Being the most populous nation in Africa, Nigeria is confronted with severe housing challenges as its predominantly low and middle income earners do not have access to qualitative housing. With a population of about 200 million and 35% of this figure dwelling in cities, it is apparent that the problem is burdensome. However, it must be acknowledged that even in developed nations, there are still some pockets of homeless people. Housing challenge is, therefore, universal in nature, though with variations from nations to nations.
Quite understandably, provision of affordable housing is a foremost part of the Babajide Sanwo-Olu Administration’s T.H.E.M.E.S Developmental Agenda in Lagos State. With the various innovative strategies it has put in place, thus far, the Sanwo-Olu Administration has, no doubt, made appreciable strides in the housing sector.
The last two years, the state government has strengthened its efforts to realise the housing programmes by completing and delivering various schemes across the state.
This includes 360 home units in Igbogbo, Ikorodu, 252 home units at the Lagos State Affordable Housing Scheme, Idale, Badagry, 84 home units, in LagosHoms, Lekki, Phase 2,132 home units at the BRF Housing Estate, Iponri, Surulere, 120 home units at Courtland Villas, Igbokushu, Lekki and 360 home units at the Lateef Kayode Jakande Housing Estate, Igando.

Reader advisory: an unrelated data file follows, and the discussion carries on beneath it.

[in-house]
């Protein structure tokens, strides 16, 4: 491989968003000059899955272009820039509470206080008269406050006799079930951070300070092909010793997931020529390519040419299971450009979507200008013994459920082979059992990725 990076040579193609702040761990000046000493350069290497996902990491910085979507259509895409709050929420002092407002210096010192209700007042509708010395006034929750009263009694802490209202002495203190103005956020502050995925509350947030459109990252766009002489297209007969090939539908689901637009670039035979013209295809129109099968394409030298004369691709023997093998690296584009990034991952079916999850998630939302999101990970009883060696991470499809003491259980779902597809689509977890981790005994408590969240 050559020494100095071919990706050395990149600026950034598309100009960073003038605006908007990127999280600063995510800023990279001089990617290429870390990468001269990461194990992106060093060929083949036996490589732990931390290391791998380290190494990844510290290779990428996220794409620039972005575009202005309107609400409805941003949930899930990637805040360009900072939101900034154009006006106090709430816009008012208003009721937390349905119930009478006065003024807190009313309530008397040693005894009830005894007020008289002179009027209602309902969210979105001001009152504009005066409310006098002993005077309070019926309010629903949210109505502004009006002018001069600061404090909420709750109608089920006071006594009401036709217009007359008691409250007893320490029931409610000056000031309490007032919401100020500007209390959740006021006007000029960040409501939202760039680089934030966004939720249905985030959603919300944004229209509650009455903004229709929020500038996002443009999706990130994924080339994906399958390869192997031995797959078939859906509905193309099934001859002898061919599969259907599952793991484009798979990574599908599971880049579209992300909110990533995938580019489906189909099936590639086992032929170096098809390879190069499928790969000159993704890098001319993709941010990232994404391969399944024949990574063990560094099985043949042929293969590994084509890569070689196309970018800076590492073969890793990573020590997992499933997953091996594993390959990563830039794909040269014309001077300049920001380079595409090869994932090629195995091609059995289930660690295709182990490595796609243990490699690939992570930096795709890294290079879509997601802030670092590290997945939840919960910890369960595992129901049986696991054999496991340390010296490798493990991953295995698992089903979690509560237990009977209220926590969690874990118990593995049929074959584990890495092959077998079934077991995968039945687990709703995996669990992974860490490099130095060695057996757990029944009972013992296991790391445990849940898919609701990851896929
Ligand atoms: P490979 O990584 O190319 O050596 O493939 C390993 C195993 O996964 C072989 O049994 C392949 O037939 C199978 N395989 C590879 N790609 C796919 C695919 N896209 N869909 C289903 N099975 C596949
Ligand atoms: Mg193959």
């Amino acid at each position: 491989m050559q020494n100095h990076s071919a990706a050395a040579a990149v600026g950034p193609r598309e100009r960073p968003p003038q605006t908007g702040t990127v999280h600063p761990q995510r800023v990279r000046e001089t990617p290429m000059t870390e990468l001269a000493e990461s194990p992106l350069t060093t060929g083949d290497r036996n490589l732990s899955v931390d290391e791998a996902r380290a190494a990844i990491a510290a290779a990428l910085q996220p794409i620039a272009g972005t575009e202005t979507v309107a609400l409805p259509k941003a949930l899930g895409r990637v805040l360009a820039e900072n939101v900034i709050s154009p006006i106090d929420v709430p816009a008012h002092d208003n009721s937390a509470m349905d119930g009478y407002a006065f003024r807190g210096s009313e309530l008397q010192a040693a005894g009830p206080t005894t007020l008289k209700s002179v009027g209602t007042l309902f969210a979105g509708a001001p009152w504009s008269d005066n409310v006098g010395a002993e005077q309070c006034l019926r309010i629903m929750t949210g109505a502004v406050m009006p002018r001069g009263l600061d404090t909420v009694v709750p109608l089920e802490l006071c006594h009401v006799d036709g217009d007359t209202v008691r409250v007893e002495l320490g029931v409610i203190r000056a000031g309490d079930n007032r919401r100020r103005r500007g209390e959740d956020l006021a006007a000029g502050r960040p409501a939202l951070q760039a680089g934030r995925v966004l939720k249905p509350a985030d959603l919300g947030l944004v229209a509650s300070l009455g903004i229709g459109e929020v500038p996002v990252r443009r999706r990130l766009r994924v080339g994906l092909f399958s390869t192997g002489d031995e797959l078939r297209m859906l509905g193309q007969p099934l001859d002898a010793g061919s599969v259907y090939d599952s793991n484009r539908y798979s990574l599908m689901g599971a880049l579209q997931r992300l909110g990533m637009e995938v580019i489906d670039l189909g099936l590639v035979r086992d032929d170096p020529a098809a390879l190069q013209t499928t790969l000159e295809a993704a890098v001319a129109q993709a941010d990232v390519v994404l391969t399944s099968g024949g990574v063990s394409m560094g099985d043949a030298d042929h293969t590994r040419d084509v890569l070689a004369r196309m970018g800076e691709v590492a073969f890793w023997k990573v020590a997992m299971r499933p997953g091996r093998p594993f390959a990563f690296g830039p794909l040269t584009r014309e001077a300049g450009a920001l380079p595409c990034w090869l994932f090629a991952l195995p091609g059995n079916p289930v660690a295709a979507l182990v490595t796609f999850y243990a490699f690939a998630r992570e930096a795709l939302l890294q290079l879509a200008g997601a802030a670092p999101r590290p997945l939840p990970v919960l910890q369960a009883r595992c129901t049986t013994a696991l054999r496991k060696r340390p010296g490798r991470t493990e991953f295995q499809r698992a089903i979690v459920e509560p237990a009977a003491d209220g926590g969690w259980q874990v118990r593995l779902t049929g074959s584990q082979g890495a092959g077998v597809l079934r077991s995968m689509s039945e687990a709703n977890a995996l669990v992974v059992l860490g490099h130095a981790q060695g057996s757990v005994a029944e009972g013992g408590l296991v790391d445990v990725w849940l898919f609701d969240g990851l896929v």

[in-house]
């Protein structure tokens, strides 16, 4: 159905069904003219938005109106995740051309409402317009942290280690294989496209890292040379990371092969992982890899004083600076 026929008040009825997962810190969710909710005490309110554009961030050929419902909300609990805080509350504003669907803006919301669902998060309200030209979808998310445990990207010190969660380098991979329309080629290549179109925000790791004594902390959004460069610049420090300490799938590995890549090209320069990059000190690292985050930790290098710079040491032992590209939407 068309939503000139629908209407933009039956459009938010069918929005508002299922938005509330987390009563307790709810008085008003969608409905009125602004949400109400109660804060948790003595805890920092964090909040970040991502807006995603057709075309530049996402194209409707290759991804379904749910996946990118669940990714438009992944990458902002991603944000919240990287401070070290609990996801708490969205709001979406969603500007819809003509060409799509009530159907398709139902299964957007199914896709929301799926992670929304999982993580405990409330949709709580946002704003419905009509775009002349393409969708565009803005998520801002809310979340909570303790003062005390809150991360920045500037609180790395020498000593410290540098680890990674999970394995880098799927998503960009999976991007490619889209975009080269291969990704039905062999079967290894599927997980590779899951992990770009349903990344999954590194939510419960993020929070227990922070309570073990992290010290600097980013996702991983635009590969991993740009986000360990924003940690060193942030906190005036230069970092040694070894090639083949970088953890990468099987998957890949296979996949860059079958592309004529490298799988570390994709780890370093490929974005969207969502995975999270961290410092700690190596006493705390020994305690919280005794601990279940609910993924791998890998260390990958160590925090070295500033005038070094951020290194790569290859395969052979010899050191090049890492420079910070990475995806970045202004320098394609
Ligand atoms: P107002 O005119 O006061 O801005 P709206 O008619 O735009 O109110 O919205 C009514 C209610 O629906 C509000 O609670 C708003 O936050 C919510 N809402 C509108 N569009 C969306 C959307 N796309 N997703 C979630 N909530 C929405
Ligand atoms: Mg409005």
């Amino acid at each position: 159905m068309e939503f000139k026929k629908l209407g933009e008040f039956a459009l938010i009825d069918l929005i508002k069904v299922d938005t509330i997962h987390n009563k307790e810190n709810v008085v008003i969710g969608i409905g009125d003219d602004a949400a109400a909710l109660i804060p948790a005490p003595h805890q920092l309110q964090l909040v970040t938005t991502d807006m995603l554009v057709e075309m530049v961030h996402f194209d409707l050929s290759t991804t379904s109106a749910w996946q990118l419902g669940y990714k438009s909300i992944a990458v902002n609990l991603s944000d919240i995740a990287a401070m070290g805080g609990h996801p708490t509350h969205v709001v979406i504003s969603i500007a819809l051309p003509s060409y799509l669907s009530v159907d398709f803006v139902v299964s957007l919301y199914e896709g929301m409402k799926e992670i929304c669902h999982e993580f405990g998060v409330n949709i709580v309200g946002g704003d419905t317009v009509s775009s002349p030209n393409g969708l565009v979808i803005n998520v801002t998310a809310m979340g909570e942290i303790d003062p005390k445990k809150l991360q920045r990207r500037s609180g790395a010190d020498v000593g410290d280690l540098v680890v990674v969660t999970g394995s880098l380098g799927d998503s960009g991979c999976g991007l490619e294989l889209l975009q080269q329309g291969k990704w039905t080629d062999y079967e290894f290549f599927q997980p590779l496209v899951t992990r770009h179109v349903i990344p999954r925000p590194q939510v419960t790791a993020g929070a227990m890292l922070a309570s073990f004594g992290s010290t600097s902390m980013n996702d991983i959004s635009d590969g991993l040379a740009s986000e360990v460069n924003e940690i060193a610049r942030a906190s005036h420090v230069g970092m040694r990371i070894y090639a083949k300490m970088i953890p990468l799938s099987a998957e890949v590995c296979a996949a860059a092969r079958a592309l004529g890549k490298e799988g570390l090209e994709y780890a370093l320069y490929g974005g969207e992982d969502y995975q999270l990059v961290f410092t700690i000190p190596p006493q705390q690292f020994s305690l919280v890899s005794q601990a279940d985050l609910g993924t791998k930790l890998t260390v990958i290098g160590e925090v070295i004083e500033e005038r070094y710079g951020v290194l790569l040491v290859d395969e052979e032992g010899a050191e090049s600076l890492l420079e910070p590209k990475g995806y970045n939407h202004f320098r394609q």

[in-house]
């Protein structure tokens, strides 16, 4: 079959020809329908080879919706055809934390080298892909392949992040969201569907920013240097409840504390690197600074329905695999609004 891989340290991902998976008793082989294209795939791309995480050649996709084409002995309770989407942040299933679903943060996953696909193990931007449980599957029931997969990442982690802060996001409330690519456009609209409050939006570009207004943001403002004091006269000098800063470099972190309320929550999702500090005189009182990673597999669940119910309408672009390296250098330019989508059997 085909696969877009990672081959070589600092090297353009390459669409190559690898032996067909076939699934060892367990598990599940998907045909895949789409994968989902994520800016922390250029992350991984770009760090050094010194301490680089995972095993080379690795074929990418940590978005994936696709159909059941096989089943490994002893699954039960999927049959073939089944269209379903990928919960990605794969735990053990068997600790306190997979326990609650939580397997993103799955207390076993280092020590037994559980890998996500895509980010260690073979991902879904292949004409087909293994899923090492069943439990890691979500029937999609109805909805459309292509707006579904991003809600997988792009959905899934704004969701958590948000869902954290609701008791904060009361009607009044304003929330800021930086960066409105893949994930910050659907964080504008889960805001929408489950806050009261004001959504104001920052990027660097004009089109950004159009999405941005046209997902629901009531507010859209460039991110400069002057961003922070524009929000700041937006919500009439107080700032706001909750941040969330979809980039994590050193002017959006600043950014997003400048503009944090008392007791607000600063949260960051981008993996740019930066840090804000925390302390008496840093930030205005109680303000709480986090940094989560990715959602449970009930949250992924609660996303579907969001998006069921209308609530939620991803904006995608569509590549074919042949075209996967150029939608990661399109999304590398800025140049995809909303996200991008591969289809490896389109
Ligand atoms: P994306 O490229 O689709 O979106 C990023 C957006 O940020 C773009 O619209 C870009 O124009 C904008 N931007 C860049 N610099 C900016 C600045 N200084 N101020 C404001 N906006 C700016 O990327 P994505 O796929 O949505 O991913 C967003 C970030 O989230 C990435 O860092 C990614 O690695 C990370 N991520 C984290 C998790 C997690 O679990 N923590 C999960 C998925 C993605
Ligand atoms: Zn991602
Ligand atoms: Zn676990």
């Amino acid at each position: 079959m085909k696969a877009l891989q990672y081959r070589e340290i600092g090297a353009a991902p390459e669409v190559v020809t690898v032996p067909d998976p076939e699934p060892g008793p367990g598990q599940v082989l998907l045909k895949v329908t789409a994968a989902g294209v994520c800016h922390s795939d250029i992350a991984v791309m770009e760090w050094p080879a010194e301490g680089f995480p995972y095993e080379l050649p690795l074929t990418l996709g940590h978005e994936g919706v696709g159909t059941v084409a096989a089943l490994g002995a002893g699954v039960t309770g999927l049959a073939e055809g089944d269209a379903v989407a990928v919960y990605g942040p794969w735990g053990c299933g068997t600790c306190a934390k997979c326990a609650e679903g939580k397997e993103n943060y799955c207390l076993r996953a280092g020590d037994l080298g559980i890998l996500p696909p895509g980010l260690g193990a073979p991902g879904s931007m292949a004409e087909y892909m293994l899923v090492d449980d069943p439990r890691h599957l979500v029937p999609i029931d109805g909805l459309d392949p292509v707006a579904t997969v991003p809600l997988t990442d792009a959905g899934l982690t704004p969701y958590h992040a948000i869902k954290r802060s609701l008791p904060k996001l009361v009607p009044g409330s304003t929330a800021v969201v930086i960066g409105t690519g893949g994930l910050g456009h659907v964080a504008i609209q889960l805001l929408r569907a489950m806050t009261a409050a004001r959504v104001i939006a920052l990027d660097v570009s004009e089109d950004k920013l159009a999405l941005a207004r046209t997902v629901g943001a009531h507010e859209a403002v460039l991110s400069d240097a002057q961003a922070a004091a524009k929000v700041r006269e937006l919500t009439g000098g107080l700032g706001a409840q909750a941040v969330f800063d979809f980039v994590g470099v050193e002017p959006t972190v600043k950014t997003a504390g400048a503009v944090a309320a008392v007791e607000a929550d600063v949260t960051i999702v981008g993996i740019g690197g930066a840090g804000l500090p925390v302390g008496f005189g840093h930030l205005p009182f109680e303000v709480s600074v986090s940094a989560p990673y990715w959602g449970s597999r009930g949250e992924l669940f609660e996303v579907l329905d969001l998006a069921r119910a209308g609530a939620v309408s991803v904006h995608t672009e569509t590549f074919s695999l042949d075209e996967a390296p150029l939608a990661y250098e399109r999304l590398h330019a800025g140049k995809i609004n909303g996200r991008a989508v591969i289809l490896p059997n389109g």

Similarly, four housing schemes are already completed and are ready for habitation. They are located in Odo Onosa Ayandelu, Agbowa, Magodo/Omole, Gbagada and Ibeshe. In all, a total of 14 schemes have been completed in the last two years, thus making available over 7,000 affordable housing units for Lagosians to access.
It is cheering to note that the government is not resting on its oars as it is determined to break new grounds. Therefore, it is currently working on other housing projects, totaling 21 schemes, which are being developed through budgetary allocation as well as joint ventures. Going by the current momentum, by the end of 2023, the Sanwo-Olu administration would have delivered 35 housing schemes to further close the huge deficit in the sector.
The homes being delivered are for both the low and high net worth individuals in highbrow and low-income settlements, including Igando, Igbokushu, Lekki, Badagry, Igbogbo, Odo-Onosa/Ayandelu, Agbowa, Sangotedo, Epe, Ilubirin, Epe and Egan-Igando.
The main goal is to ensure that the housing deficit in the state is bridged as much as possible. Governor Babajide Sanwo-Olu’s desire is to see more residents of the state own homes and he has put in several strategies to ensure this becomes a reality. That is the secret of the success, thus far. Presently, the government is partnering multinational development partners for the construction of mass housing estates across the state.
Successes recorded, thus far, do not come by accident. It is a product of conscientious thinking and carefully thought out strategies. From the outset, the government set out strategies that would ensure the realisation of its targets. The first strategy was to complete all inherited housing projects from the past administrations in order to consolidate on the gains of the past and have a quick win which will translate to more dividends for the people.
Many of the projects had been put on hold for over four years. Some had exceeded the project life span, thereby requiring extensive modifications and variations. Suffice to say that, this plan was also to curtail the unwarranted wastage which would have resulted from continued abandonment of such housing projects.